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Anna Maria Alberghetti Poster

Biography

Jump to: Overview (2) | Mini Bio (1) | Spouse (1) | Trivia (4) | Personal Quotes (2)

Overview (2)

Date of Birth 15 May 1936Pesaro, Marche, Italy
Height 5' 4¾" (1.64 m)

Mini Bio (1)

The dark, delicate and demure beauty of an Anna Maria Alberghetti is what one envisions a princess to look like and, indeed, she did have a chance to play a couple in her lifetime. Reminding one instantly of the equally enchanting Pier Angeli, Anna Maria's Cinderella story did not take on a tragic storybook ending as it did for Ms. Angeli. On the contrary, Anna Maria continues to delight audiences today on many levels, particularly on the concert and lecture stages.

She was born in a musical home in Pesaro, Italy, in 1936, the daughter of a concertmaster father and pianist mother. They greatly influenced her obvious talent and by age six she was performing with symphony orchestras with her father as her vocal instructor. World War II had forced the Alberghettis from their homeland and after performing in a European tour, Anna Maria's pure operatic tones reached American ears via her Carnegie Hall debut at age 14. The family decided to settle permanently in the States. The teenager went on to perform with numerous symphony orchestras during this time.

In 1950 Paramount saw a bright future in the making. Within a short time she was capturing hearts on film, making a magical debut in the eerie but hypnotic Gian Carlo Menotti's chamber opera The Medium (1951). Opposite the magnificent Marie Powers in the title role as the fraudulent Madame Flora, Anna Maria was directed by Menotti himself in the independently-produced film. While the movie was appreciated in art house form, Paramount wasted no time in placing the photogenic Anna into mainstream filming. Her budding talent was strangely used, however. She had an extended operatic solo in the breezy Capraesque Bing Crosby/Jane Wyman comedy Here Comes the Groom (1951), and played a Polish émigré befriended by a singer (played by Rosemary Clooney) who discovers the girl has musical talent of her own in the so-so The Stars Are Singing (1953). Anna's songs included the touching "My Kind of Day" and "My Heart Is Home". Thereafter, for some strange reason, her vocals were not utilized. She acted instead in such rugged adventures as The Last Command (1955) and Duel at Apache Wells (1957), and in the fluffy comedy Ten Thousand Bedrooms (1957) opposite Dean Martin. And, in the end, she was lovely but utterly wasted as the Prince Charming equivalent in the gender-bending Jerry Lewis farce Cinderfella (1960). Not only does she arrive late in the film, but Jerry gave her no songs to sing -- he sang them all!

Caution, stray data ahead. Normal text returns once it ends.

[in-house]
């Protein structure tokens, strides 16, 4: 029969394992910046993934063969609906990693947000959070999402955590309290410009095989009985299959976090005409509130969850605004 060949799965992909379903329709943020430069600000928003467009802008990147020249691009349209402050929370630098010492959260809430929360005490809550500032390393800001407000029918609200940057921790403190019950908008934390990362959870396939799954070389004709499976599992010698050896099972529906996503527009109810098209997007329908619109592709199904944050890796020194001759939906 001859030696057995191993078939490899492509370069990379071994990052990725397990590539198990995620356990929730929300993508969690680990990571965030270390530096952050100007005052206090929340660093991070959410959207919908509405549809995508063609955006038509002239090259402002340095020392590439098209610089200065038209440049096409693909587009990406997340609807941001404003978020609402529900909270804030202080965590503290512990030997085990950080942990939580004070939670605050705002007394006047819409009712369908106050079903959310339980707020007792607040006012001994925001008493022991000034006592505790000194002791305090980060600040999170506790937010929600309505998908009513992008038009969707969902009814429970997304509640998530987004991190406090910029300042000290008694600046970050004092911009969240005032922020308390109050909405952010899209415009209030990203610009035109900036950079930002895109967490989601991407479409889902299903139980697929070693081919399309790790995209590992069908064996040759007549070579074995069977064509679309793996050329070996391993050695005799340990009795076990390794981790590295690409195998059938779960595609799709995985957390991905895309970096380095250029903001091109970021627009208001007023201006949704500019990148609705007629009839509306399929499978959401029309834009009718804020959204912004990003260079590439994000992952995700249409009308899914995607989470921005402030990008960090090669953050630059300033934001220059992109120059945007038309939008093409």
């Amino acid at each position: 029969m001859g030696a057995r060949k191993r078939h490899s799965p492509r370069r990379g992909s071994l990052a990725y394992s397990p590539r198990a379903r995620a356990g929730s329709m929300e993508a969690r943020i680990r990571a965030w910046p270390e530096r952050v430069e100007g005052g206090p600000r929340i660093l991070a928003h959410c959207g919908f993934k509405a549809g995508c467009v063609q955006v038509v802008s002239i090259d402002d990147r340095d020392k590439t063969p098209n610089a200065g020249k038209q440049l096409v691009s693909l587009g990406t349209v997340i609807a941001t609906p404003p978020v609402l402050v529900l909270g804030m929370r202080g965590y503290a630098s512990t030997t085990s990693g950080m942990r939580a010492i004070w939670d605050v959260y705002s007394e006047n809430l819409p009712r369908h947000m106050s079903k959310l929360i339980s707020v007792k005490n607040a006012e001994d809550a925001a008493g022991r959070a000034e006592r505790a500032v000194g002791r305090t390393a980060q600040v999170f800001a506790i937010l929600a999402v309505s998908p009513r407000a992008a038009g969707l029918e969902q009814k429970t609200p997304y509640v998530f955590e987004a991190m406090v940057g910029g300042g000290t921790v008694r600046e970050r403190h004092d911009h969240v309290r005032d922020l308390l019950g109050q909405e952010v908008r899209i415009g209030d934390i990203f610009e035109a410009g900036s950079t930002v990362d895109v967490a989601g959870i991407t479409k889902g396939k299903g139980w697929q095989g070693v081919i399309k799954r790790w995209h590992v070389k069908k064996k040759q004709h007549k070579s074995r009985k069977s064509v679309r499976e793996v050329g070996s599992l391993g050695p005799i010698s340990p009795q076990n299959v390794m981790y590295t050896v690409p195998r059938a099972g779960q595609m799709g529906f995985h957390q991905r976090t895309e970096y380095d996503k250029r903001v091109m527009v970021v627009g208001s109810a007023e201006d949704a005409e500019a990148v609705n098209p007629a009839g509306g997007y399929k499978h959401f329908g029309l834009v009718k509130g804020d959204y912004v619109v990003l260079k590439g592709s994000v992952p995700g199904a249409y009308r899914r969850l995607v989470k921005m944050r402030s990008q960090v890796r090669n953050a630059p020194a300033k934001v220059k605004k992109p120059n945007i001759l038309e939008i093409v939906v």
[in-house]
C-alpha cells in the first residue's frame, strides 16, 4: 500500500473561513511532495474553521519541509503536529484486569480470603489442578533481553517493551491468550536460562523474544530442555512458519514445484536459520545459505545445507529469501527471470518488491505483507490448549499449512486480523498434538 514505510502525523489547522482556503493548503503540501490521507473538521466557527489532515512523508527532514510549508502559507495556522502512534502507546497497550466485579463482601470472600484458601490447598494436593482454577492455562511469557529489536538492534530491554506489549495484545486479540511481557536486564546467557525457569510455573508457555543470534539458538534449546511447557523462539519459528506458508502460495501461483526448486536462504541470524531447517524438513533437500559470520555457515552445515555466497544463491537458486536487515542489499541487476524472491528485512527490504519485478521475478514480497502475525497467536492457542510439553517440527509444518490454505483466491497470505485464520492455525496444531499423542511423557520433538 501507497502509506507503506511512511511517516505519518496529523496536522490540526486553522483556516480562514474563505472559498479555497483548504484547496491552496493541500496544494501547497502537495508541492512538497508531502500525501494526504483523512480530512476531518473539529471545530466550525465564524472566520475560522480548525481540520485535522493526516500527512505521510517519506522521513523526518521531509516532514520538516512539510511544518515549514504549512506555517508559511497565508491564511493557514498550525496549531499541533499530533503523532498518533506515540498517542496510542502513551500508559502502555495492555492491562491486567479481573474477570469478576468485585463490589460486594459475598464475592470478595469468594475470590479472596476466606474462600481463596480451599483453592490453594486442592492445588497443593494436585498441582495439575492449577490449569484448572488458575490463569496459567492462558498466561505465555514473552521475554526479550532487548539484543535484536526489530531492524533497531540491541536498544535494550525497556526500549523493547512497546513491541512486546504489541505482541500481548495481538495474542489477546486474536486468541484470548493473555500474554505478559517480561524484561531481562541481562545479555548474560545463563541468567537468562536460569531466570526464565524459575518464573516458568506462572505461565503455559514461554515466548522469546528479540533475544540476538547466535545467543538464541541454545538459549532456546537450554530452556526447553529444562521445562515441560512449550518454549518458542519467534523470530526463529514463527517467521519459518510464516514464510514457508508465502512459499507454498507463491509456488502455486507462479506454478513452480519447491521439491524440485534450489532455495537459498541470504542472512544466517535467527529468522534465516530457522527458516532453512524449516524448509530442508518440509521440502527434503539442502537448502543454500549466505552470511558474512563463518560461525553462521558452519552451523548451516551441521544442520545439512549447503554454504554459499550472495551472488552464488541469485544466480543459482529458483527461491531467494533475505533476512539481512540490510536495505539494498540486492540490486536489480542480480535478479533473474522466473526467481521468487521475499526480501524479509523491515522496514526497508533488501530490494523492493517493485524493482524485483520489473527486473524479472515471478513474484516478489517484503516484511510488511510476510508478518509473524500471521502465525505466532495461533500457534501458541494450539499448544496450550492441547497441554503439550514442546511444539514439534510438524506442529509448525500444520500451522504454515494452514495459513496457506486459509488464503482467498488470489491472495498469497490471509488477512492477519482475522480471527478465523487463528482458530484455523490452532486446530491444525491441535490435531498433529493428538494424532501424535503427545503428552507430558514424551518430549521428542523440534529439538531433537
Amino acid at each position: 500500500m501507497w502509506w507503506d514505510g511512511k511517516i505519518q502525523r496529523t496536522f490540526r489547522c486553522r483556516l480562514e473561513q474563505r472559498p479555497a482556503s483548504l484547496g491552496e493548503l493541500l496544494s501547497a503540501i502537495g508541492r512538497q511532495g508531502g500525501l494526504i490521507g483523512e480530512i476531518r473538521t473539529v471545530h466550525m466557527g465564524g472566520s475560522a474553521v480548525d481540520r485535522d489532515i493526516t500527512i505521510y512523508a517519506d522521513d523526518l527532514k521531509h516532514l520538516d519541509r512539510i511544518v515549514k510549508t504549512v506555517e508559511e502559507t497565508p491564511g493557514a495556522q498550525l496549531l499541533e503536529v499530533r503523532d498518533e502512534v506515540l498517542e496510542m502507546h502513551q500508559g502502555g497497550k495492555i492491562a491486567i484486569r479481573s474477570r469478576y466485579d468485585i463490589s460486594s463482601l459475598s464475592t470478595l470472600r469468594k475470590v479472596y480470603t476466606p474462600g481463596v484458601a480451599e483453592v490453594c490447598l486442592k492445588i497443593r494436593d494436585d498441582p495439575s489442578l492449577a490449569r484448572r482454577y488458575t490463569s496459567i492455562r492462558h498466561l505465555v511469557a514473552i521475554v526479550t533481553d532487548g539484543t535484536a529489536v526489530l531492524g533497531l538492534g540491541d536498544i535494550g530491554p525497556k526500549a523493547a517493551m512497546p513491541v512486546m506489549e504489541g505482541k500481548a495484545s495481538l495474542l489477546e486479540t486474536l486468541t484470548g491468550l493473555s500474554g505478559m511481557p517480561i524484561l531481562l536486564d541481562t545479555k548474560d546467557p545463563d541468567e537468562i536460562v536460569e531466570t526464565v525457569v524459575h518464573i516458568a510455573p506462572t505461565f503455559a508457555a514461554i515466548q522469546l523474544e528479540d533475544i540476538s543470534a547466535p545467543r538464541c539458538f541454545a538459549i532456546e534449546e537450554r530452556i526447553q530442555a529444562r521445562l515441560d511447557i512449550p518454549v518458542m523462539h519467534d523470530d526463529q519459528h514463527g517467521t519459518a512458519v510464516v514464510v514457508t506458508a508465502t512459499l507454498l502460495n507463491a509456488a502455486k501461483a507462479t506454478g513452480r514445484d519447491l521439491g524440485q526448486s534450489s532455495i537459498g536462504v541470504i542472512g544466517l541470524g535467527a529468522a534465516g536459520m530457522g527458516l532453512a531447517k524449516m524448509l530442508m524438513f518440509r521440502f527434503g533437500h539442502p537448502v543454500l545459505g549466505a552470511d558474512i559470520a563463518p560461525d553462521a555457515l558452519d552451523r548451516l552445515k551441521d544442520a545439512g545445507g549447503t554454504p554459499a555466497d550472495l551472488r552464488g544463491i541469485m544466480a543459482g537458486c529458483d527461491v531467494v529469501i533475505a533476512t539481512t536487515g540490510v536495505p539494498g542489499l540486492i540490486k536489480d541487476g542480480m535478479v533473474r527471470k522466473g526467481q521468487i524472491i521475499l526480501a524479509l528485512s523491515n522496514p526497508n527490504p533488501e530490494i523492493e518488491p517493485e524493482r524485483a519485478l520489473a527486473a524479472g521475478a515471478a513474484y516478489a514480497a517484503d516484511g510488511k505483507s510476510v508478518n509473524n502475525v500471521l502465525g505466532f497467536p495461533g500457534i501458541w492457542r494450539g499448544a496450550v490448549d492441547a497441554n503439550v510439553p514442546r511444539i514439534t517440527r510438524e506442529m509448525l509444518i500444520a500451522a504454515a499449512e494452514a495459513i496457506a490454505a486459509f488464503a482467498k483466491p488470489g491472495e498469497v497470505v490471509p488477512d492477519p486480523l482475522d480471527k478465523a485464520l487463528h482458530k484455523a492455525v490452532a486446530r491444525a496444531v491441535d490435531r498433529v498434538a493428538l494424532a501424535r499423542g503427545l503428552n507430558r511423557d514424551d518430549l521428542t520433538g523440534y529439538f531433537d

Extremely disillusioned, Anna Maria departed from films in the early 60s and instead sought out work on the Broadway stage. It was here that she found that elusive star. Following a role in the operetta "Rose Marie" in 1960, Anna Maria won the part of a lifetime as the waif-like Lili in the musical "Carnival", based on Leslie Caron's charming title film role. Anna Maria was utterly delightful and quite moving in the role and for her efforts was awarded the Tony Award -- tying in her category with Diahann Carroll for "No Strings". Anna Maria's sister Carla replaced her when she left the show. Throughout the 60s she continued to impress in musical ingénue showcases -- the title role in "Fanny" (1963), Maria in "West Side Story" (1964), Marsinah in "Kismet" (1967) (which was televised), and Luisa in "The Fantasticks" (1968), to name but a few.

As she matured, she made a mark in other facets of entertainment. On TV Ed Sullivan first introduced Anna Maria to millions of households and the public was thoroughly taken by this singing angel. She appeared with Sullivan a near-record 53 times. She also graced a number of popular TV shows with non-singing, damsel-in-distress roles on such shows as "Wagon Train" and "Checkmate". Her recording career has included associations with Capitol, Columbia, Mercury and MGM Records.

In 1964, Anna married TV director/producer Claudio Guzmán who was almost a decade older. The ten-year marriage produced two daughters, Alexandra and Pilar. She began to downplay her career after this in favor of parenting, particularly after her divorce in 1974.

Returning to the theater on occasion, Anna Maria later reintroduced herself back into TV households as the housewife/pitchwoman for "Good Seasons" salad dressing. Her one-woman stage show led to her interest as a cabaret performer. More recent film appearances have included fun roles in the comedies Friends and Family (2001) and The Whole Shebang (2001).

- IMDb Mini Biography By: Gary Brumburgh / gr-home@pacbell.net

Spouse (1)

Claudio Guzmán (12 September 1964 - 10 May 1974) (divorced) (2 children)

Trivia (4)

Both her parents were professional musicians. Her father was a cellist and her mother was an accompanist.
Her unusual (and lyrical sounding) name was the subject of a good-natured joke in an episode of Mary Tyler Moore (1970). Ted Baxter was challenged to think up an original joke. He came up with a knock-knock joke: Knock Knock. Who's there? Anna Maria Alberghetti Anna Maria Alberghetti who? (singing) Anna Maria Alberghetti in a taxi honey...
Was at one point set to play a supporting role in the Elvis Presley film G.I. Blues (1960).
Sister of Carla Alberghetti.

Personal Quotes (2)

I cannot remember a time when music was not part of my life.
When you've been fortunate enough to have a career as a child, there are great advantages and great responsibilities. I accomplished so many things during the early days of my career that I never felt there was sacrifice in being home with my children. Rather, there was joy.

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